Article

Skin temperature modifies the impact of hypohydration on aerobic performance

US Army Research Institute of Environmental Medicine, Thermal and Mountain Medicine Division, Kansas St., Natick, MA 01760, USA.
Journal of Applied Physiology (Impact Factor: 3.43). 04/2010; 109(1):79-86. DOI: 10.1152/japplphysiol.00135.2010
Source: PubMed

ABSTRACT This study determined the effects of hypohydration on aerobic performance in compensable [evaporative cooling requirement (E(req)) < maximal evaporative cooling (E(max))] conditions of 10 degrees C [7 degrees C wet bulb globe temperature (WBGT)], 20 degrees C (16 degrees C WBGT), 30 degrees C (22 degrees C WBGT), and 40 degrees C (27 degrees C WBGT) ambient temperature (T(a)). Our hypothesis was that 4% hypohydration would impair aerobic performance to a greater extent with increasing heat stress. Thirty-two men [22 +/- 4 yr old, 45 +/- 8 ml.kg(-1).min(-1) peak O(2) uptake (Vo(2 peak))] were divided into four matched cohorts (n = 8) and tested at one of four T(a) in euhydrated (EU) and hypohydrated (HYPO, -4% body mass) conditions. Subjects completed 30 min of preload exercise (cycle ergometer, 50% Vo(2 peak)) followed by a 15 min self-paced time trial. Time-trial performance (total work, change from EU) was -3% (P = 0.1), -5% (P = 0.06), -12% (P < 0.05), and -23% (P < 0.05) in 10 degrees C, 20 degrees C, 30 degrees C, and 40 degrees C T(a), respectively. During preload exercise, skin temperature (T(sk)) increased by approximately 4 degrees C per 10 degrees C T(a), while core (rectal) temperature (T(re)) values were similar within EU and HYPO conditions across all T(a). A significant relationship (P < 0.05, r = 0.61) was found between T(sk) and the percent decrement in time-trial performance. During preload exercise, hypohydration generally blunted the increases in cardiac output and blood pressure while reducing blood volume over time in 30 degrees C and 40 degrees C T(a). Our conclusions are as follows: 1) hypohydration degrades aerobic performance to a greater extent with increasing heat stress; 2) when T(sk) is >29 degrees C, 4% hypohydration degrades aerobic performance by approximately 1.6% for each additional 1 degrees C T(sk); and 3) cardiovascular strain from high skin blood flow requirements combined with blood volume reductions induced by hypohydration is an important contributor to impaired performance.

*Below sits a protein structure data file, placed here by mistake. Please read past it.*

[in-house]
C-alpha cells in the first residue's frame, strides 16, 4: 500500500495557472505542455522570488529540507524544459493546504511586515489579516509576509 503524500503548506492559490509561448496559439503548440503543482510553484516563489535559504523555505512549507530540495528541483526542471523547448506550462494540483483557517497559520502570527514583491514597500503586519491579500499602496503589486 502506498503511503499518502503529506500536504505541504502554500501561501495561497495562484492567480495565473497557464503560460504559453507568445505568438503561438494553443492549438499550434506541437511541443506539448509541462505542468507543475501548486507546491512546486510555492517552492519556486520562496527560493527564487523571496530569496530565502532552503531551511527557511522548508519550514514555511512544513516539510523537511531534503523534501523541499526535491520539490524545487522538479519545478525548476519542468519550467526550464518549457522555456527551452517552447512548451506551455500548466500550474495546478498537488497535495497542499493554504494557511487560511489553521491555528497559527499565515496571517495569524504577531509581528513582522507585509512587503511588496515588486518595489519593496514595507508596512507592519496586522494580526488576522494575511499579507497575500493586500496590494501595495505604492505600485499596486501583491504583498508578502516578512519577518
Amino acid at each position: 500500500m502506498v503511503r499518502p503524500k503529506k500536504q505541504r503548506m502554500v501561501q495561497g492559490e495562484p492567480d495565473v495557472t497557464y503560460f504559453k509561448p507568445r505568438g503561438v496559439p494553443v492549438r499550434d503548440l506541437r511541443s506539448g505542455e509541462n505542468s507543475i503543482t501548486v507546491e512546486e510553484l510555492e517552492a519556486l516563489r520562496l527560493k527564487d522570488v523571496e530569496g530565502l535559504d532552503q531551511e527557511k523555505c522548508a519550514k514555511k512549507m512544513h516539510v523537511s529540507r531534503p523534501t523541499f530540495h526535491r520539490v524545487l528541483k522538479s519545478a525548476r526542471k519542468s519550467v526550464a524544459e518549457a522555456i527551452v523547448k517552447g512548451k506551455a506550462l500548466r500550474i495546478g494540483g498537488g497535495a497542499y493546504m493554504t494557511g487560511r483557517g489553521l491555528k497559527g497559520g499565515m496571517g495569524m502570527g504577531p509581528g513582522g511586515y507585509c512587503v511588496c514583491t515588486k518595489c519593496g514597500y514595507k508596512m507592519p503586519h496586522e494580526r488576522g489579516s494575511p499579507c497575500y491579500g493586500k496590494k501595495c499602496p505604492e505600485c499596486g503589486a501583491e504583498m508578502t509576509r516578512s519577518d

Download full-text

Full-text

Available from: Brett R Ely, Mar 17, 2014
0 Followers
 · 
142 Views
  • Source
    [Show abstract] [Hide abstract]
    ABSTRACT: Only limited research evaluates possible benefits of combined drinking and external cooling (by pouring cold water over the body) during exercise. Therefore, this study examined cold water drinking and external cooling on physiological, perceptual, and performance variables in hot, dry environments. Ten male runners completed four trials of walking 90 min at 30% VO(2max) followed by running a 5-km time trial in 33 ± 1 °C and 30 ± 4% relative humidity. Trials examined no intervention (CON), oral rehydration (OR), external cooling (EC), and oral rehydration plus external cooling (OR + EC). Investigators measured rectal temperature, skin temperatures, heart rate, thirst, thermal sensation, and ratings of perceived exertion (RPE). Oral rehydration (OR and OR + EC) significantly lowered heart rate (P < 0.001) and thirst (P < 0.001) compared with nondrinking (CON and EC) during low-intensity exercise. External cooling (EC and OR + EC) significantly reduced chest and thigh temperature (P < 0.001), thermal sensation (P < 0.001), and RPE (P = 0.041) compared with non-external cooling (CON and OR) during low-intensity exercise. Performance exhibited no differences (CON = 23.86 ± 4.57 min, OR = 22.74 ± 3.20 min, EC = 22.96 ± 3.11 min, OR + EC = 22.64 ± 3.73 min, P = 0.379). Independent of OR, pouring cold water on the body benefited skin temperature, thermal sensation, and RPE during low-intensity exercise in hot, dry conditions but failed to influence high-intensity performance.